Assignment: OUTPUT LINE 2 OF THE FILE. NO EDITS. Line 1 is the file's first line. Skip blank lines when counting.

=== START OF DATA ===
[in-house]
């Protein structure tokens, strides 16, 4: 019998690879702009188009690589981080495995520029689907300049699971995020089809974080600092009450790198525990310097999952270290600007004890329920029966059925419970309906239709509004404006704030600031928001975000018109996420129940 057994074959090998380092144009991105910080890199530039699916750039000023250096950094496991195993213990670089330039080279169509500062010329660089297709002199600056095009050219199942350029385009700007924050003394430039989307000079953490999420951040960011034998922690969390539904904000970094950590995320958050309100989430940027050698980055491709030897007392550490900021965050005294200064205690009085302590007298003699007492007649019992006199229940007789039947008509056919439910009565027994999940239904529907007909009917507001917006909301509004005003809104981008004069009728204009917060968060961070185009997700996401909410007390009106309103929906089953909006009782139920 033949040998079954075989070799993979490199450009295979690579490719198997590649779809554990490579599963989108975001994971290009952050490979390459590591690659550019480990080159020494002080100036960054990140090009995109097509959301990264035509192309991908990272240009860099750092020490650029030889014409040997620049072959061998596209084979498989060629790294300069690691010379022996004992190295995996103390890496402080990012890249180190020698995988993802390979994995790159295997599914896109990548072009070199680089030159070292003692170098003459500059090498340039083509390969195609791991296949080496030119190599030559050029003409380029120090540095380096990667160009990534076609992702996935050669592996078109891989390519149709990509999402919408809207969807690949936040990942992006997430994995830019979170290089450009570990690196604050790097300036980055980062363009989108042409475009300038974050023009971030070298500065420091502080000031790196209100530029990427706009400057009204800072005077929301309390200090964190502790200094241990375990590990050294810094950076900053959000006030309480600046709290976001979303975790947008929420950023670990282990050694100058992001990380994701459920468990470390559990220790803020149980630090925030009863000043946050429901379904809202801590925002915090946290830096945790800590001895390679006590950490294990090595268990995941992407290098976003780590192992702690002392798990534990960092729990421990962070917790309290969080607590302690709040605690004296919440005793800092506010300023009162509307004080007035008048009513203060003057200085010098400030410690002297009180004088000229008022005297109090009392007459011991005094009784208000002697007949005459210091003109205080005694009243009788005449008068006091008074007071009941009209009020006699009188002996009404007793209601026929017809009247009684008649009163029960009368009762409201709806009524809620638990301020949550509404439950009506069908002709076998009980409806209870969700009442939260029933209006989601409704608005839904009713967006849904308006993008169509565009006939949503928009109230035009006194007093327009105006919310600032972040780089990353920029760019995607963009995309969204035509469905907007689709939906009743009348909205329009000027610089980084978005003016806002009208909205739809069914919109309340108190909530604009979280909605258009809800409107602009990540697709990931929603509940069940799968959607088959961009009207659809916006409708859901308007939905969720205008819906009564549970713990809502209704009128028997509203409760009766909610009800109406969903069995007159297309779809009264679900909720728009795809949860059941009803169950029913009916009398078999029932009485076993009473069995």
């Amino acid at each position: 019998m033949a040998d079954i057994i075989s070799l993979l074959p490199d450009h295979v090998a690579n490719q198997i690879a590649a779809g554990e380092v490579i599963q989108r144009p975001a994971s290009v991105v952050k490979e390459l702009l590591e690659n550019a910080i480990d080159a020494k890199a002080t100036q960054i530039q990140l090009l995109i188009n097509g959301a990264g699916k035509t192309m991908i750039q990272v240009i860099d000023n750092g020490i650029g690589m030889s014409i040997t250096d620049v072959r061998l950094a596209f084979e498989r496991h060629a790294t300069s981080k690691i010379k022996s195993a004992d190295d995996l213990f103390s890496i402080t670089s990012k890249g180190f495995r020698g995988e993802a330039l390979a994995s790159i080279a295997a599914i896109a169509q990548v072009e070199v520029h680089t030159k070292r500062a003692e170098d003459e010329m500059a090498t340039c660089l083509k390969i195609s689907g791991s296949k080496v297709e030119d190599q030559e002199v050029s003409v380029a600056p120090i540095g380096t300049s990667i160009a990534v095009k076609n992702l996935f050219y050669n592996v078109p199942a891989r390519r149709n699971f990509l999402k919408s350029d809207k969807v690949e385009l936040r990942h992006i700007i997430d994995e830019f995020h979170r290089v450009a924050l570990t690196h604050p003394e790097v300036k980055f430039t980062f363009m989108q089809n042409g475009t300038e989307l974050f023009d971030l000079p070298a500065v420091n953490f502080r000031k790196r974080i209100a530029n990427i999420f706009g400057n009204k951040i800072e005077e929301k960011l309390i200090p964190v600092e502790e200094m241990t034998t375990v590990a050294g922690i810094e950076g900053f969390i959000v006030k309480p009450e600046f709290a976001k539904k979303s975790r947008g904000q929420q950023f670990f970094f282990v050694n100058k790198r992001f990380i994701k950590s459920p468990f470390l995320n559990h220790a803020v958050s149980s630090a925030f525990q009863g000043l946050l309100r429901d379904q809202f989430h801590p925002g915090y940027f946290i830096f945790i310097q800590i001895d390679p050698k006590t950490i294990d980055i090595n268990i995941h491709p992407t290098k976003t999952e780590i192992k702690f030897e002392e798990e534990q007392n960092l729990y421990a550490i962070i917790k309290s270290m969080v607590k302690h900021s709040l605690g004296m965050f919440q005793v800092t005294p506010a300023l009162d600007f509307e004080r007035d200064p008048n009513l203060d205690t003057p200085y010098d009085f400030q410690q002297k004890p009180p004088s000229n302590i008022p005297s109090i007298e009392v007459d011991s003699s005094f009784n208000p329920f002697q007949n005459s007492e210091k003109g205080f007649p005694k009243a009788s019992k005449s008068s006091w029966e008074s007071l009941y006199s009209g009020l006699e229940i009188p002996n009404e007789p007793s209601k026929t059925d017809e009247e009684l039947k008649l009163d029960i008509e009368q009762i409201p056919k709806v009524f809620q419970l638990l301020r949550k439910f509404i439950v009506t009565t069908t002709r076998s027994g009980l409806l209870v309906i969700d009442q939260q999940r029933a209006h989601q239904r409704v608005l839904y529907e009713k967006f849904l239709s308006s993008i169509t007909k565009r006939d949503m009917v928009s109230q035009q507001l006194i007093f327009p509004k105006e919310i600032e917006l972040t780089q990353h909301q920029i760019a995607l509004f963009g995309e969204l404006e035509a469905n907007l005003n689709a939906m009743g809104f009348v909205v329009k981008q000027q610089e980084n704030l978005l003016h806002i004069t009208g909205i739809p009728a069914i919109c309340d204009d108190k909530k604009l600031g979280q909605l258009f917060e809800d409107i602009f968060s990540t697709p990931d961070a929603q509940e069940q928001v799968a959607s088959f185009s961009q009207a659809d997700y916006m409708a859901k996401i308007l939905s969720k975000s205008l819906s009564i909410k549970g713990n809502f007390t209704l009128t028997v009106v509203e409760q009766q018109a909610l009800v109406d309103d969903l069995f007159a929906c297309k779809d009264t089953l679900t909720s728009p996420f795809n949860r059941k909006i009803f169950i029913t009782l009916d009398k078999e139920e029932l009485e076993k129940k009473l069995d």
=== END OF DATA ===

């Protein structure tokens, strides 16, 4: 019998690879702009188009690589981080495995520029689907300049699971995020089809974080600092009450790198525990310097999952270290600007004890329920029966059925419970309906239709509004404006704030600031928001975000018109996420129940 057994074959090998380092144009991105910080890199530039699916750039000023250096950094496991195993213990670089330039080279169509500062010329660089297709002199600056095009050219199942350029385009700007924050003394430039989307000079953490999420951040960011034998922690969390539904904000970094950590995320958050309100989430940027050698980055491709030897007392550490900021965050005294200064205690009085302590007298003699007492007649019992006199229940007789039947008509056919439910009565027994999940239904529907007909009917507001917006909301509004005003809104981008004069009728204009917060968060961070185009997700996401909410007390009106309103929906089953909006009782139920 033949040998079954075989070799993979490199450009295979690579490719198997590649779809554990490579599963989108975001994971290009952050490979390459590591690659550019480990080159020494002080100036960054990140090009995109097509959301990264035509192309991908990272240009860099750092020490650029030889014409040997620049072959061998596209084979498989060629790294300069690691010379022996004992190295995996103390890496402080990012890249180190020698995988993802390979994995790159295997599914896109990548072009070199680089030159070292003692170098003459500059090498340039083509390969195609791991296949080496030119190599030559050029003409380029120090540095380096990667160009990534076609992702996935050669592996078109891989390519149709990509999402919408809207969807690949936040990942992006997430994995830019979170290089450009570990690196604050790097300036980055980062363009989108042409475009300038974050023009971030070298500065420091502080000031790196209100530029990427706009400057009204800072005077929301309390200090964190502790200094241990375990590990050294810094950076900053959000006030309480600046709290976001979303975790947008929420950023670990282990050694100058992001990380994701459920468990470390559990220790803020149980630090925030009863000043946050429901379904809202801590925002915090946290830096945790800590001895390679006590950490294990090595268990995941992407290098976003780590192992702690002392798990534990960092729990421990962070917790309290969080607590302690709040605690004296919440005793800092506010300023009162509307004080007035008048009513203060003057200085010098400030410690002297009180004088000229008022005297109090009392007459011991005094009784208000002697007949005459210091003109205080005694009243009788005449008068006091008074007071009941009209009020006699009188002996009404007793209601026929017809009247009684008649009163029960009368009762409201709806009524809620638990301020949550509404439950009506069908002709076998009980409806209870969700009442939260029933209006989601409704608005839904009713967006849904308006993008169509565009006939949503928009109230035009006194007093327009105006919310600032972040780089990353920029760019995607963009995309969204035509469905907007689709939906009743009348909205329009000027610089980084978005003016806002009208909205739809069914919109309340108190909530604009979280909605258009809800409107602009990540697709990931929603509940069940799968959607088959961009009207659809916006409708859901308007939905969720205008819906009564549970713990809502209704009128028997509203409760009766909610009800109406969903069995007159297309779809009264679900909720728009795809949860059941009803169950029913009916009398078999029932009485076993009473069995």